Abstract 181: What’s in the Black Box?

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Background: Guidelines recommend involvement of palliative care (PC) for patients with cardiovascular (CV) disease and their families. Little is known about the current integration of PC and CV services.

Research Objectives: Our national survey aimed to describe current practices and to identify benefits, challenges, and barriers with collaboration.

Methods: Qualitative content analysis of open-response questions in an investigator-developed electronic survey study of CV and PC providers (MDs, NPs, PAs, and other allied health) using email listservs, social media, and crowdsourcing. Frequencies were tabulated using SAS statistical software.

Results: Of 134 respondents, most were physicians (n=56, 57%) or advanced practice RNs or PAs (n=37, 28%), from 52 U.S. institutions, representing 33 states. The most common care for which PC was integrated were mechanical circulatory support, advanced heart failure, and heart transplantation; the least common care for which PC was integrated were TAVR, ECMO, and pulmonary hypertension. Integrated practice (n=80, 61%), PC identification of goals of care (n=20, 15%) and PC aid in patient/family communication (n=15, 11%) were the most commonly identified as positives in current practice. PC provider workforce (n=22, 16%), underutilization of PC referrals (n=20, 15%), late disease PC referral (n=19, 14%), and fundamental knowledge deficit of specialty scope (n=18, 14%) were most frequently identified as challenges. Other barriers specifically noted were underdeveloped health infrastructure and limited allocated resources (n=23,17%) and mis-/negative perception of services (n=15, 11%).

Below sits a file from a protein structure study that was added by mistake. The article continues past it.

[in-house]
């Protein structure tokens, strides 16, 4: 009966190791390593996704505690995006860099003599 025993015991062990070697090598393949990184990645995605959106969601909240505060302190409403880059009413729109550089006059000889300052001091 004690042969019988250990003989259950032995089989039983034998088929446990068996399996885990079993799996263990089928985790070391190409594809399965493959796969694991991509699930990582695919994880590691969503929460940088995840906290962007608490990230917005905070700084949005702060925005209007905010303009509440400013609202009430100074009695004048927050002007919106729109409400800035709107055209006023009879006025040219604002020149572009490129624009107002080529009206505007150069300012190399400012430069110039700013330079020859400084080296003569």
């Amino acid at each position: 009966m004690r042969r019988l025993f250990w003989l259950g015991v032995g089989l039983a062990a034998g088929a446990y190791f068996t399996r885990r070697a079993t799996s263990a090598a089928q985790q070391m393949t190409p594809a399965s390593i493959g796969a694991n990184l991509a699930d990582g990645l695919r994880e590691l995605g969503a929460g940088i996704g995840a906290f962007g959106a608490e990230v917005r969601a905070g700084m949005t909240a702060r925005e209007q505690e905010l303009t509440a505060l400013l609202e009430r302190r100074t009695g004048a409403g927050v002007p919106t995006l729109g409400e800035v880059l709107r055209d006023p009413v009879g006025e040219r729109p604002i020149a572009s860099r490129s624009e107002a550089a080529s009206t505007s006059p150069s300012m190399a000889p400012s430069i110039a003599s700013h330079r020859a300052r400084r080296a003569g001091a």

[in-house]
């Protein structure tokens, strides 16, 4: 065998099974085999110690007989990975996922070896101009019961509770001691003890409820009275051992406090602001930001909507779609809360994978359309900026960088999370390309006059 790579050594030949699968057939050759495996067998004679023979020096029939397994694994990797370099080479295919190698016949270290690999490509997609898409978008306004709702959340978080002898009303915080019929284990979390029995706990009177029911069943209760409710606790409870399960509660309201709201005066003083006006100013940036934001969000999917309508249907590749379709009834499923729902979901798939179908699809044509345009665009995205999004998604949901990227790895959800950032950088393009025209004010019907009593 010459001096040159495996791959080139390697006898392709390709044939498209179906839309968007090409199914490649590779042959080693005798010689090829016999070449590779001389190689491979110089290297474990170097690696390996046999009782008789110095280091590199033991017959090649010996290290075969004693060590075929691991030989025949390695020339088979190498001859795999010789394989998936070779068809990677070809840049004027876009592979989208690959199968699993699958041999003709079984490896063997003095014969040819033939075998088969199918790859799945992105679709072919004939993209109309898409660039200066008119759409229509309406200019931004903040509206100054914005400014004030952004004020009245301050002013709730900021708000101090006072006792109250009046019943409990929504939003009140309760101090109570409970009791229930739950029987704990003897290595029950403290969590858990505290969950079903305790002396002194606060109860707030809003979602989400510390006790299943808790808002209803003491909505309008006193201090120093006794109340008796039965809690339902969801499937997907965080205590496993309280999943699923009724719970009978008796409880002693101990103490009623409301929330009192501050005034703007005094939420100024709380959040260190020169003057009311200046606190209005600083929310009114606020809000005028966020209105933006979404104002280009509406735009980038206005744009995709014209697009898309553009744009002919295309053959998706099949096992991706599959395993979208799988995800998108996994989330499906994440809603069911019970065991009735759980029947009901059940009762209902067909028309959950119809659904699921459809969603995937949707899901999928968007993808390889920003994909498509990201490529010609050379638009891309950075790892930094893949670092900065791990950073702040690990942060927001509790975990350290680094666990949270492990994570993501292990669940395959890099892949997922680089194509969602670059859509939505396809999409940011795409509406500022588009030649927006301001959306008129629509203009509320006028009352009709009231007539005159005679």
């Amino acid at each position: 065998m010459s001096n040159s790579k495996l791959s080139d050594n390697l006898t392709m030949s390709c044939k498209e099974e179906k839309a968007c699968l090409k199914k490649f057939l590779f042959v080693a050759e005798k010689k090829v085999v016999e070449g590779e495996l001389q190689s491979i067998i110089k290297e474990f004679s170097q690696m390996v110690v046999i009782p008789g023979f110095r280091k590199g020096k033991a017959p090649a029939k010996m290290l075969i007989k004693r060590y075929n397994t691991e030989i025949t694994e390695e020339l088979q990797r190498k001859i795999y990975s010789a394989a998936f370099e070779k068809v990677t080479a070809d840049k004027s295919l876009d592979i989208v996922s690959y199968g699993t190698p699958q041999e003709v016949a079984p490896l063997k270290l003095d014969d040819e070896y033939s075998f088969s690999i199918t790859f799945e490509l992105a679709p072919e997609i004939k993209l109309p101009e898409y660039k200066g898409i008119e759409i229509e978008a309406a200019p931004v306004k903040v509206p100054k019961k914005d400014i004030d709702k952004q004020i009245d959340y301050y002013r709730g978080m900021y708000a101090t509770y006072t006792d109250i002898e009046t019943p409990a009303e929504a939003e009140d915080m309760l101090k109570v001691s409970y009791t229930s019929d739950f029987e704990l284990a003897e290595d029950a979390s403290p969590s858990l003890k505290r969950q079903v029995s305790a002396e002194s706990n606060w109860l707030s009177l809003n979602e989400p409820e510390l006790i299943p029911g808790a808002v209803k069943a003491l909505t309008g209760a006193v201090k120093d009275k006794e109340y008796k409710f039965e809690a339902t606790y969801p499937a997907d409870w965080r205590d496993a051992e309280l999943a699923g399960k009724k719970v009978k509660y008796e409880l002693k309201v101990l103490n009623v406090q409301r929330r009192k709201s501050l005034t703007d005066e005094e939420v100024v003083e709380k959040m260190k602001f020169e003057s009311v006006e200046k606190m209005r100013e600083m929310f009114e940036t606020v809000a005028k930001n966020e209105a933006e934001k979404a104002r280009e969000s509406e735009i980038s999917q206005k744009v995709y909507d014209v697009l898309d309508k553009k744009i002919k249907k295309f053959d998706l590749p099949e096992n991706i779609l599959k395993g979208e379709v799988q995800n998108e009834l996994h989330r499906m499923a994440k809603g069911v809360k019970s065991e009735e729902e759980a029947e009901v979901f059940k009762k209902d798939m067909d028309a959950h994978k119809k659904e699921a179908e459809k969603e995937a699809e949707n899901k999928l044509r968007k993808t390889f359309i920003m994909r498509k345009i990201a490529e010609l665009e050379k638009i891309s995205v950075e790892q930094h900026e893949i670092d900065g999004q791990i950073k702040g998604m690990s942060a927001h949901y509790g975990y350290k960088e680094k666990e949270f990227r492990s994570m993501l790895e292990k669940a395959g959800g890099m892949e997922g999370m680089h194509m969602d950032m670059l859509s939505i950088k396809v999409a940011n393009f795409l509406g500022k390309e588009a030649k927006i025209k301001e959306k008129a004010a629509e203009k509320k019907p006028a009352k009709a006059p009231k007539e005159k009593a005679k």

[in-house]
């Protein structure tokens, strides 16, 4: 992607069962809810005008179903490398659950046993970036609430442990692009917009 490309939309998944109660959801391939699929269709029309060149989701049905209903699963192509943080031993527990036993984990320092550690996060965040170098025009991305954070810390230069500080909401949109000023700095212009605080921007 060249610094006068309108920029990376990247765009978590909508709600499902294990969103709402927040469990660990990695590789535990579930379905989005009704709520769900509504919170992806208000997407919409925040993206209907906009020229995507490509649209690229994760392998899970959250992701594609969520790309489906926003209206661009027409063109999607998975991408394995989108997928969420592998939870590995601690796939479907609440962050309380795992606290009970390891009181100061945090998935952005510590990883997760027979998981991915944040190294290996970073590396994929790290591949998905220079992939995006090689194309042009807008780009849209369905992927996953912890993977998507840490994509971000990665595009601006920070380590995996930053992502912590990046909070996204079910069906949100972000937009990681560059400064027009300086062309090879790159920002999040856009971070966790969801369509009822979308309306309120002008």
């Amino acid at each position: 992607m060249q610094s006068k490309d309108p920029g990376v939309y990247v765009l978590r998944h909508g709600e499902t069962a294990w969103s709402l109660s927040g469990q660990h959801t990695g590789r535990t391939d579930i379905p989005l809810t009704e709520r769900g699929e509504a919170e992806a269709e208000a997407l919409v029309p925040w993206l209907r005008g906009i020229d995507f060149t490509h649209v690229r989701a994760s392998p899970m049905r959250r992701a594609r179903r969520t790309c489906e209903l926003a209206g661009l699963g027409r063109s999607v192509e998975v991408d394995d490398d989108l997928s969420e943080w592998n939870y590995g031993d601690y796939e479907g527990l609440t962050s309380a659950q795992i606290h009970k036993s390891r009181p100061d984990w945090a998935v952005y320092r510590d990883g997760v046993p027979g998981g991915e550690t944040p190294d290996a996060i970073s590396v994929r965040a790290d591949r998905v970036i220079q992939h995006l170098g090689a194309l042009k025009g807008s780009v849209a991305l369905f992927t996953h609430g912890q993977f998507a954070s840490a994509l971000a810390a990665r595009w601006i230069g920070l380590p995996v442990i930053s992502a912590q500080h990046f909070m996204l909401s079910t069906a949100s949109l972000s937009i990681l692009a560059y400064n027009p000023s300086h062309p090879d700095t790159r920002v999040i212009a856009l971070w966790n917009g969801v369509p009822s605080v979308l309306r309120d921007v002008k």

Conclusion: PC and CV collaboration occurs for a high proportion of CV patients and is viewed as overwhelming positive, despite the challenges of limited PC specialists availability, underdeveloped healthcare infrastructure, limited understanding of specialty practice, and late referrals. Priorities includes increasing PC provider availability, expanding knowledge of PC services, educating providers on models of collaboration, and improving institutional support.

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